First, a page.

Udall: 'We're All in This Together;' Questions Why National Disaster Bill Left Out Colorado
Udall Pledges to Continue to Fight for Colorado Communities Burned by 2012 Wildfires
Mark Udall questioned why the U.S. House of Representatives stripped out disaster relief for Colorado as the U.S. Senate declined to consider an amendment he and Sen. Michael Bennet introduced to restore those funds and make disaster relief available. The disaster relief would have gone to communities in El Paso, Larimer, Teller and Weld counties to repair their drinking water infrastructure damaged during the 2012 wildfires. Despite this setback, however, Udall pledged to continue to fight to make Colorado and its watersheds whole.
"The threats wildfire pose persist long after the final embers are extinguished. Coloradans living in and around the High Park and Waldo Canyon fires know that the earth was burned down to bedrock. Even minor rainfalls or snow melts could potentially send tons of ash and sediment into our water supplies and destroy homes and infrastructure with mudslides and floodwaters," Udall said. "I am exceptionally disappointed that the House stripped out wildfire relief from this disaster assistance package. But the House's lack of action won't stop us. I plan to continue to find any means available to secure help for Colorado. The Colorado wildfires occurred more than six months ago — well before the Hurricane Sandy emergencies — and should not have to continue to wait to be addressed. I plan to continue to remind Washington that we are all in this together."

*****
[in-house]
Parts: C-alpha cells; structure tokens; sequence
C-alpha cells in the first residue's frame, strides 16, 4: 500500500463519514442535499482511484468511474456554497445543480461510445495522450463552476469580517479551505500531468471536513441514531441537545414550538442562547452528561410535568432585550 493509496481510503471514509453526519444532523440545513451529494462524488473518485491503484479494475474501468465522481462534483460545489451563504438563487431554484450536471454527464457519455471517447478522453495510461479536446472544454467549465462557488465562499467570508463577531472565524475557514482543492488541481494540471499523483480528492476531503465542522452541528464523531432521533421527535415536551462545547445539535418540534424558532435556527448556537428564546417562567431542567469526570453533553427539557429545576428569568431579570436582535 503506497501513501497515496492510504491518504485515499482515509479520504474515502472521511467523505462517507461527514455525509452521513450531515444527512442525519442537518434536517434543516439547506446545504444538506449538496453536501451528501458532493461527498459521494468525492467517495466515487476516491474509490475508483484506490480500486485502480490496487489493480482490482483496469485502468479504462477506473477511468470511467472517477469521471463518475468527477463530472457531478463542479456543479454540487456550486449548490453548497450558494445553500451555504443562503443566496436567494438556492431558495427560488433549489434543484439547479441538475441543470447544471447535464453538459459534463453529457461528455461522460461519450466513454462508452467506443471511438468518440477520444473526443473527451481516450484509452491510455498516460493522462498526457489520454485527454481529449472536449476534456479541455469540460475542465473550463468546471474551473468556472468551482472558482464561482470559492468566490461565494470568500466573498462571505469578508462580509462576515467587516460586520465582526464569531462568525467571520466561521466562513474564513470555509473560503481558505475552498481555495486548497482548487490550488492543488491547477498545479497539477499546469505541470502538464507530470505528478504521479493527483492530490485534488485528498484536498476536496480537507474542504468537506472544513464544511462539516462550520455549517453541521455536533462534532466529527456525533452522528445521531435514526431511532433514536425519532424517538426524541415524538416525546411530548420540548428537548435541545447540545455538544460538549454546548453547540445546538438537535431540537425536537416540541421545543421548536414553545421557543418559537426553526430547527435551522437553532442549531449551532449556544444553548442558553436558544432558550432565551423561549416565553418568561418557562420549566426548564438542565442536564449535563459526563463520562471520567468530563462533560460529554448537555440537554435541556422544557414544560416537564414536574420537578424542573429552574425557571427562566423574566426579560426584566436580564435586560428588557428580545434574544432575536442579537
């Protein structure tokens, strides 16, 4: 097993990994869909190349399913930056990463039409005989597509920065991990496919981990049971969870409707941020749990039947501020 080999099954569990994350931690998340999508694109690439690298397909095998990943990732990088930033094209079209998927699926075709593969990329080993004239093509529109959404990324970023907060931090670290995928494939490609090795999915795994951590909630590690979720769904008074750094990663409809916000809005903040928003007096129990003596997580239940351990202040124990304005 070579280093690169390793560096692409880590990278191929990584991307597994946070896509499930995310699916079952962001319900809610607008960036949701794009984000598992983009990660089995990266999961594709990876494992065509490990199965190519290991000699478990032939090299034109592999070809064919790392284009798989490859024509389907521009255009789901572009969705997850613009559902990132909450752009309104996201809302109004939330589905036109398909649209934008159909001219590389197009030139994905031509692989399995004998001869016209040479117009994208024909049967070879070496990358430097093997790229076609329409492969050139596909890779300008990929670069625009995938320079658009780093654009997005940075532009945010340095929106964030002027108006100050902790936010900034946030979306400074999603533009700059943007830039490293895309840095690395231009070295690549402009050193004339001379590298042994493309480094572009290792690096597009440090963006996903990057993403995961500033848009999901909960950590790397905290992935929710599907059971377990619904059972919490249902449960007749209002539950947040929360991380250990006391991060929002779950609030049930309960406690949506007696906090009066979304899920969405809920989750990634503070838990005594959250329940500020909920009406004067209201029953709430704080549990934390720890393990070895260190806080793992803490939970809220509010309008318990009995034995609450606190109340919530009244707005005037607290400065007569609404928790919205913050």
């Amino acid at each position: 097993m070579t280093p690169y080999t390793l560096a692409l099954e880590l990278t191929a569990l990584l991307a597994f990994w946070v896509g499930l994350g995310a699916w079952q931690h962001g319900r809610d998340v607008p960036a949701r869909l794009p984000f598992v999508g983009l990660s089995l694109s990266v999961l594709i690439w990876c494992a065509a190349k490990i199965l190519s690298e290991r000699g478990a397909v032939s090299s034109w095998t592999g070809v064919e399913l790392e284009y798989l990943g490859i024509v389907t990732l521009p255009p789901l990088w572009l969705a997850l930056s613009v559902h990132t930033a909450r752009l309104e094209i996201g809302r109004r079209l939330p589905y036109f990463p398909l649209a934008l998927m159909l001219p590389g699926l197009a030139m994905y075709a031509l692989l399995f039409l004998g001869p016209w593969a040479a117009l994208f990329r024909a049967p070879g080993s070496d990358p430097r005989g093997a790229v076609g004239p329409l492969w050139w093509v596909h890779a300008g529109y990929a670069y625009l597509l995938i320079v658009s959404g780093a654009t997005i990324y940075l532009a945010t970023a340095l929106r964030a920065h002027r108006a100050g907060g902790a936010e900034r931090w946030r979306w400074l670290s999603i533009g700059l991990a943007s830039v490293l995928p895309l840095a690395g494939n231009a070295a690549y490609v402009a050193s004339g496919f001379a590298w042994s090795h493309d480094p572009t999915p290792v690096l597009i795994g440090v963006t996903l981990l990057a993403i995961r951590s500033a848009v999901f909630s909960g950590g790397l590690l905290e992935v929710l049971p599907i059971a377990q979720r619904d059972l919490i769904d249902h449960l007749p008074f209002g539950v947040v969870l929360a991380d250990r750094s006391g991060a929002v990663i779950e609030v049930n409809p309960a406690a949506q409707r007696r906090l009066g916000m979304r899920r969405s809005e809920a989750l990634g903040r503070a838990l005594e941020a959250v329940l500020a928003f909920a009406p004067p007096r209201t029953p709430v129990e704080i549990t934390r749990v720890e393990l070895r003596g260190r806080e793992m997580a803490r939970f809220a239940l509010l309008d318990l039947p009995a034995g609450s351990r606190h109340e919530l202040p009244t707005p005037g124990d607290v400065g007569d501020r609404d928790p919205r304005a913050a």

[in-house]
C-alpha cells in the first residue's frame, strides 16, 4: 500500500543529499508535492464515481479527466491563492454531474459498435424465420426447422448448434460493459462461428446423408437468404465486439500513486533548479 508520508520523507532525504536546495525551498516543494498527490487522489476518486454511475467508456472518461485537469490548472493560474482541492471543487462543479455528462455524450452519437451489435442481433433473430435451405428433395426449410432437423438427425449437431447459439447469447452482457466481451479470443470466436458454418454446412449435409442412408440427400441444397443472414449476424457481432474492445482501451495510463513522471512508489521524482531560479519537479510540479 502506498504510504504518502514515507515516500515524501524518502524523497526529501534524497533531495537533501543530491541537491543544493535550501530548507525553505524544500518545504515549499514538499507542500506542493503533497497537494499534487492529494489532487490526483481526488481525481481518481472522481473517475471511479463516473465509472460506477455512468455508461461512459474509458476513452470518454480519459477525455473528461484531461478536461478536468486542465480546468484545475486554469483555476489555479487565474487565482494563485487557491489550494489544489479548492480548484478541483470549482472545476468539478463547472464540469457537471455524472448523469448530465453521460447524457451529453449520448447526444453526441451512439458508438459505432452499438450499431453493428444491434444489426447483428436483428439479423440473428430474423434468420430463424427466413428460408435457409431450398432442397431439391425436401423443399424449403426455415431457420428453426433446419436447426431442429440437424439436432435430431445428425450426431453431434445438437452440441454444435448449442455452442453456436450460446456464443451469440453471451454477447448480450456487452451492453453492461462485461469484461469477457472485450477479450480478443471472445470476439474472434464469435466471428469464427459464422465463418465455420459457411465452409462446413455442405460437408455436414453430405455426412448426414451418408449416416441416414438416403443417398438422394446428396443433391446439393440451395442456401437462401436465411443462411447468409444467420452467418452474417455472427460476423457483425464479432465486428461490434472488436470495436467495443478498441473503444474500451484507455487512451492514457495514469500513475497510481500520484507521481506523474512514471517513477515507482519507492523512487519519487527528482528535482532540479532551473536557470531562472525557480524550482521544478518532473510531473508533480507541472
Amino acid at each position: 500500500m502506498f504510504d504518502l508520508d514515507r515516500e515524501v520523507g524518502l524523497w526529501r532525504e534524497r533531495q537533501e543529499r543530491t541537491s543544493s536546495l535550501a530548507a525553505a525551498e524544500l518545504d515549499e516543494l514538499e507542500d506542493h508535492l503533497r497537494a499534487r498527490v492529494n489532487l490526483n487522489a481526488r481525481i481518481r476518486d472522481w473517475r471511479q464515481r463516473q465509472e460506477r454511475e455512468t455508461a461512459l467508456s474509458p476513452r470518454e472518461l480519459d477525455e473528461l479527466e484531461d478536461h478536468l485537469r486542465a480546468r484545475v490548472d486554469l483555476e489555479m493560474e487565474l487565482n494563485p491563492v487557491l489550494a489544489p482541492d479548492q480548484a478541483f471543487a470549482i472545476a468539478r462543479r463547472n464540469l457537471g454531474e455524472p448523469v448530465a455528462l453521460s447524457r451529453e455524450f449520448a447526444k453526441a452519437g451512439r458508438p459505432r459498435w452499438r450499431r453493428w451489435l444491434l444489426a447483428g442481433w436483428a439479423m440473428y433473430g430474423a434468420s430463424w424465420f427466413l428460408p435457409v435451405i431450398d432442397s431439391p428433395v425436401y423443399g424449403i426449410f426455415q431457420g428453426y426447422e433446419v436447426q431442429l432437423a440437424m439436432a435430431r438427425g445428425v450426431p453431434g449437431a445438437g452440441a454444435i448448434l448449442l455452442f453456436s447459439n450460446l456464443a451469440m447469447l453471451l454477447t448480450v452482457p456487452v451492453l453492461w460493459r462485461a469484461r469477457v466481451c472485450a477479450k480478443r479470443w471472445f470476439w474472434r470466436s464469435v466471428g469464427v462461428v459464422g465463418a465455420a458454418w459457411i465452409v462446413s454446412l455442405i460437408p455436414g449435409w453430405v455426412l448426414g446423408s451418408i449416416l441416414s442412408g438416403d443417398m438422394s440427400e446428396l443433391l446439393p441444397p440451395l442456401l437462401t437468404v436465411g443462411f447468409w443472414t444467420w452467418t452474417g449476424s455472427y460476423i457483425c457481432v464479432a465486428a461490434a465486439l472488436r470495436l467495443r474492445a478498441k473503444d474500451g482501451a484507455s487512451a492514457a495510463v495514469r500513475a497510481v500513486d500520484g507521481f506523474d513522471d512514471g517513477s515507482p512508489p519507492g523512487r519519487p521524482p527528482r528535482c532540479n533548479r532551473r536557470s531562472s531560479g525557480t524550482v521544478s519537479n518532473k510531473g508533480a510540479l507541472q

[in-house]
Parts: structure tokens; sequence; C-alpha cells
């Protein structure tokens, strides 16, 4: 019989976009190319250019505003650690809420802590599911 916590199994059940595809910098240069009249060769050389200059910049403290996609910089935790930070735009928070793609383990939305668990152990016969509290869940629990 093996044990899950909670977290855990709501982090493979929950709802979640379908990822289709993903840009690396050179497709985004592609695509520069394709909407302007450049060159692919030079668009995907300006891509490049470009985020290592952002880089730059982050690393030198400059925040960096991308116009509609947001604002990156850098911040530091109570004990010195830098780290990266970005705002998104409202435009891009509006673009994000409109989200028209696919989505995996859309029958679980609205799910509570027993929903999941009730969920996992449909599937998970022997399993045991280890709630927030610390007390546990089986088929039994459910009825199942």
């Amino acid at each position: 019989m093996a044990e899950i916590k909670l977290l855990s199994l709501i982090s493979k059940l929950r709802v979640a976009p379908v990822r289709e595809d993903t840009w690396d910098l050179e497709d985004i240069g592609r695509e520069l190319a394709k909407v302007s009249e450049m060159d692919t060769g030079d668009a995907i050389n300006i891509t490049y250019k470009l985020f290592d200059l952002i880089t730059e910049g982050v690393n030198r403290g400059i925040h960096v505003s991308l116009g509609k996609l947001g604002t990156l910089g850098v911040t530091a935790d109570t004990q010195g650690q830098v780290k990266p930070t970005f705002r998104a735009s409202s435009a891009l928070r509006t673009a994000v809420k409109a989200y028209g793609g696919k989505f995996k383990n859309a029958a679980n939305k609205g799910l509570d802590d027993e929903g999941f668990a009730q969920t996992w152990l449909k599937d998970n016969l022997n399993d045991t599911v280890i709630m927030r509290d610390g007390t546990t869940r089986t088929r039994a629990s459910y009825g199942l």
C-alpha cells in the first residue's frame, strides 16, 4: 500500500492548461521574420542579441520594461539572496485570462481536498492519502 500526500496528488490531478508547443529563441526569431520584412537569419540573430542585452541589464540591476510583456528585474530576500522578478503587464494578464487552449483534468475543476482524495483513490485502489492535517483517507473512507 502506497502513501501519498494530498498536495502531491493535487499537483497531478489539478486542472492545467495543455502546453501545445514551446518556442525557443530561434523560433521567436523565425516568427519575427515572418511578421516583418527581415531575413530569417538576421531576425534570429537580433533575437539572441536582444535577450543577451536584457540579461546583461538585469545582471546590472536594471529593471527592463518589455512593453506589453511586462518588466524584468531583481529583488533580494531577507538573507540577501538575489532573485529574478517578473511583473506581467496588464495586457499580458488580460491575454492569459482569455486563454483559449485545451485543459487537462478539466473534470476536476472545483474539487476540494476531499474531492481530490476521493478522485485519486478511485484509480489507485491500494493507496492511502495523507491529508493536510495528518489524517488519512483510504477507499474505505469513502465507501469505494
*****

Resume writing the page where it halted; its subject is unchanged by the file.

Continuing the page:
Udall and Bennet introduced their amendment after the U.S. House of Representatives failures this year to include Emergency Watershed Protection funds for Colorado in the disaster-relief bill and last year to pass legislation Udall and Bennet championed that included wildfire-relief assistance.
The amendment does not add a single cent to the bill and instead would have reversed the House's decision to exclude Colorado from receiving Emergency Watershed Protection Program funds. The amendment would allow some of the funds to be used for other watershed projects across the country, including repairing drinking water supplies affected by 2012 wildfires.
Last month, Udall and Bennet introduced legislation to boost resources for the EWP Program. And in November, Udall joined with Bennet and Representatives Jared Polis, Doug Lamborn and Cory Gardner to urge the president and Appropriations Committee leaders to include the EWP Program in the Hurricane Sandy disaster supplemental.
Udall and Bennet also worked last year to introduce an amendment to the U.S. House of Representatives' proposal to keep the government running for the next six months — commonly referred to as the Continuing Resolution — to secure emergency funding for the EWP Program.